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Make the Home You’re Selling, Look Like a Model Home

 

The list of things that have to be taken care of when you are listing a home for sale. There is the appraisal, prepacking, cleaning, and more. But, one of the things that might be overlooked when it comes to preparing a home is the process of depersonalization. Depersonalization is a tactic that focuses on the psyche of the prospective buyer in order for them to feel more at home in your home.

As we live in a home, we tend to accumulate a lot of stuff. For instance, most homes have a number of different heirlooms, knickknacks, specialized furniture, and even collections. These things are fine to have in a home, but when they are there, they make it hard for a prospective buyer to visualize themselves living there instead of just being a guest. The goal here is to make your home seem as neutral as possible like a hotel or model home. The more neutral it is, the easier it will be for prospective buyers to see themselves living there as well. Depersonalization is usually lumped under the umbrella of staging and there are many articles on how to stage a home, this article, however, is designed to simply shed light on certain things to look out for when trying to depersonalize.

Before starting, the first thing to ask yourself is this, “is there anything in my home that might offend someone or make someone feel uncomfortable?” If the answer is yes, or even a maybe, it is best to prepack those things. Things that may make other people feel uncomfortable can be anything, furniture, clothes, art, collections, etc. and they don’t have to be thrown away, just put away or prepacked so they aren’t in sight when a prospective buyer comes by.

Now that anything that could be offensive is gone from your home, it is time start the true depersonalization process. When you are trying to depersonalize, look for things that are specific to you or a certain niche group. At first, this may seem daunting as it can literally be a large majority of the stuff in your home, but it can be easily broken down for convenience.

Personal Things

The first category of depersonalization is your personal effects. This can be trophies, collections, hobby or work equipment, etc. However, if there are things that you rely on every day, or will need between now and the move date, then don’t worry about these, just find a place where they can be easily put so they are out of sight.

On the subject of personal effects, there are a few things that tend to be forgotten. These include, but are not limited to, excess clothing, toiletries, books, pets, and extras or doubles of anything. (Toiletries and pets are examples of things that can be exceptions to the depersonalization process. Simply put toiletries out of sight when a showing is about to take place, and see if someone can watch your pets… don’t forget to hide their food and water dishes though. However, when it comes to books, be sure that any that are left have no words on the spine or are simply classic novels like Moby Dick or A Tale of Two Cities).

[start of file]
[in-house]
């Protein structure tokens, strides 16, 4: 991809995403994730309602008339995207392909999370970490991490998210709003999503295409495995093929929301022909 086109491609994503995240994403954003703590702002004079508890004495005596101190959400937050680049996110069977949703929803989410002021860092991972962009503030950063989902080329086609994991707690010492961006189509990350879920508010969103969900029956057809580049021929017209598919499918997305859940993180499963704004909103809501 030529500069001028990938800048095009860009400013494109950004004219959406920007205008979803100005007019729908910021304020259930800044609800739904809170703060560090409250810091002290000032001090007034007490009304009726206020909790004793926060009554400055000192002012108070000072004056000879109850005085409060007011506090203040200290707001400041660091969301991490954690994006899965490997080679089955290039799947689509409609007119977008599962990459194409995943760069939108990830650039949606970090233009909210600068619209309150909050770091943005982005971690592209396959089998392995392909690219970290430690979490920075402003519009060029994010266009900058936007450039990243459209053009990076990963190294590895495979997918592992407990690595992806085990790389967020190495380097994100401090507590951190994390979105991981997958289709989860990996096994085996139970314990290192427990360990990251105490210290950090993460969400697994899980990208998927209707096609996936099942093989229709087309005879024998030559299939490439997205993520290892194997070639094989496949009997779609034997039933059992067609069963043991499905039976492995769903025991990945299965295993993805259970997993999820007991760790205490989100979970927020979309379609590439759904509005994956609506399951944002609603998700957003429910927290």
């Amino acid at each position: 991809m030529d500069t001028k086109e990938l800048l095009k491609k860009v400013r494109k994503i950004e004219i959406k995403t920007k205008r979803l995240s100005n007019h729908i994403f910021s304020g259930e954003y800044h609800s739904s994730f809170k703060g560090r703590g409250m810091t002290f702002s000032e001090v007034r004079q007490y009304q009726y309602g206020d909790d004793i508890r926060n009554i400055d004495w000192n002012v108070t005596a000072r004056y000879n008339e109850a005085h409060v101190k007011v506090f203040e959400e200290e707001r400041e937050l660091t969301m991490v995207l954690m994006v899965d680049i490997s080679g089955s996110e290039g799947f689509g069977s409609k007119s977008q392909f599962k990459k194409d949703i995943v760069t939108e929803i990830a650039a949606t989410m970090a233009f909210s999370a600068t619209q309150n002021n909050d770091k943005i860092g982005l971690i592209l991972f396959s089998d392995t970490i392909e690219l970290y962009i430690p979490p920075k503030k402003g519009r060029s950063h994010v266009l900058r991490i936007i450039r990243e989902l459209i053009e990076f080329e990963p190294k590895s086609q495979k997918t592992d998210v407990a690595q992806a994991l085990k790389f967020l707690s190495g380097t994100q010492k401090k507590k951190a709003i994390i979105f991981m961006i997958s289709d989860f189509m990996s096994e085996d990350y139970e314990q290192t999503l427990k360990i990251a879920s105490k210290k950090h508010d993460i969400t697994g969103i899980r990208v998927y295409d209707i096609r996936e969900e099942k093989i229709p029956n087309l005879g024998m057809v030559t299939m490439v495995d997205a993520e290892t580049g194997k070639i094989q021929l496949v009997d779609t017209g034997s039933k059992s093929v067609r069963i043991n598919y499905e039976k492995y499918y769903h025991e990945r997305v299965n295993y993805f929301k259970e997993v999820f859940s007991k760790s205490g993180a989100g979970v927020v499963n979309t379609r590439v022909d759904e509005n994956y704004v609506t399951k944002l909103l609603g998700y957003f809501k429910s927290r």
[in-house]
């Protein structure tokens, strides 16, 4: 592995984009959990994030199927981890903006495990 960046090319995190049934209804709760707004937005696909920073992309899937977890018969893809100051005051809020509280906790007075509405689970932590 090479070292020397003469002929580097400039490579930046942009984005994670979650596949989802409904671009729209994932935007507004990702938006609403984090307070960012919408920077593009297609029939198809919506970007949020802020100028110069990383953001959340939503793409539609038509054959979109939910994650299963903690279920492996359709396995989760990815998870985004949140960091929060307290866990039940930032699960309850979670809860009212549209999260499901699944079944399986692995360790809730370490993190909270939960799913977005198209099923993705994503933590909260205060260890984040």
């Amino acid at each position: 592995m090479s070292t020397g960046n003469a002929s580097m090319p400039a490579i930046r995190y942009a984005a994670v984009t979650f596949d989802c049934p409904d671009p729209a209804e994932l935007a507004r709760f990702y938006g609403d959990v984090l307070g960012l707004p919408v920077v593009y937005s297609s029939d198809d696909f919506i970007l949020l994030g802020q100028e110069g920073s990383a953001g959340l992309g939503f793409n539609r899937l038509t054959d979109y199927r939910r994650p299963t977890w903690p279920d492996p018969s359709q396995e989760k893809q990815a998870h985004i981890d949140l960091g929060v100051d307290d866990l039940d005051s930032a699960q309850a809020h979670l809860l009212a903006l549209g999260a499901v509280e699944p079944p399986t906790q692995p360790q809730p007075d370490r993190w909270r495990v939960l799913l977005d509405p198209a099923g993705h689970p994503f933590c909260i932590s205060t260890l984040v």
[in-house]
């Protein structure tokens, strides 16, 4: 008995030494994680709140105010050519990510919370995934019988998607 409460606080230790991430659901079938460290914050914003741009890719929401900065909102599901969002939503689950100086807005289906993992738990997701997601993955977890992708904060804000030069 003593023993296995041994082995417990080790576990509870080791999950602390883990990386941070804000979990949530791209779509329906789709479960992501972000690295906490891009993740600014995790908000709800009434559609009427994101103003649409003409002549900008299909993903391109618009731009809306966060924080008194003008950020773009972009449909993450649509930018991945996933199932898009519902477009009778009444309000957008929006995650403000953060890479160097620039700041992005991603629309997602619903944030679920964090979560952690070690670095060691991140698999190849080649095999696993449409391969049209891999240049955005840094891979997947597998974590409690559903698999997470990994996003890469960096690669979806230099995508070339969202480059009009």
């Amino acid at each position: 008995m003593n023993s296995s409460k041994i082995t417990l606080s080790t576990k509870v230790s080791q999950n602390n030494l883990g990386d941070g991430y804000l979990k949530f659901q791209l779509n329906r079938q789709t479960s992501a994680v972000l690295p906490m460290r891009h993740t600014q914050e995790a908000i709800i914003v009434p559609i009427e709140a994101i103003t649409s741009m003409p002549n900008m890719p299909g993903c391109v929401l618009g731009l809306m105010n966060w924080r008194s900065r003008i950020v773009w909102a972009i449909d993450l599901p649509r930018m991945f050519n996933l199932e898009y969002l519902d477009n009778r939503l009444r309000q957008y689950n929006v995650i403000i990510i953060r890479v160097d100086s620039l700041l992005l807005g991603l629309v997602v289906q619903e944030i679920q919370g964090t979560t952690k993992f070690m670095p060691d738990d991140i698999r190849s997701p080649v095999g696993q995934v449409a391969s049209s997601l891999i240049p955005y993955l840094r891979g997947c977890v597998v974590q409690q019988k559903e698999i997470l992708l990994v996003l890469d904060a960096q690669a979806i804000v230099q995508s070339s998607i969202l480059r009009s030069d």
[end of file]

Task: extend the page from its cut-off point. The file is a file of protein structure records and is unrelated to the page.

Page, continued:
Pictures, Paintings, and Artwork

This part is kind of self-explanatory, but any art or decorations that are not generic will be a distraction to the prospective buyer. Everyone buys art that is particular to their own liking which may not be a style that a prospective buyer likes. It may not seem like a big deal when preparing a home, but it can have an effect on your prospective buyers. Consult with your agent on what would be an appropriate move for your home. Most people will replace their art with pictures of plants as they are generic and have a subconscious soothing effect on guests.

This same rule can be applied to statues, busts, or another piece of artwork. 90% of the time a statue, bust, or figurine will just need to be removed, but if need be it can be replaced with a simple potted plant. (Make sure that it is a fake plant as to not cause an allergic reaction).

Wall Colors and Paint

When it comes time to sell your home, it is important to take into account the color and pattern of your walls. Homes with more neutral colors—not unique ones—will tend to sell better than homes with other colors. Even colors like sunshine yellow or salmon will be considered unique and may distract the prospective buyer. Talk with your agent about appropriate neutral home colors and paint when needed.

On the Color White

White is technically a neutral color and can work if painting is not in your budget, but it is also extremely bland. Consider painting them another color.

These same principles apply to wallpaper and textures as well. Don’t go overboard, go with something neutral.

Heirlooms and Keepsakes

Unfortunately, heirlooms and keepsakes are only valuable to the person they belong to. Do what you can to remove them from your home. Do this first so that you can take the necessary amount of time to pack them correctly to prevent damage. If they are big heirlooms or keepsakes like furniture then maybe ask a friend to take care of it while you are busy selling.

On Smells

On the way to depersonalization, one of the most important things you can do is to take care of smells. It doesn’t matter what kind of smells you like, it is best to use air fresheners and scented items that are neutral as to make the experience of a prospective buyer more enjoyable. Have someone else come into your home to smell around so that you can target the areas that really need help.

Depersonalizing a home can be difficult business. It can take a huge physical and emotional toll on sellers, but the results are worth it. By depersonalizing and neutralizing your home, you can make it feel homier to a larger audience of prospective buyers.

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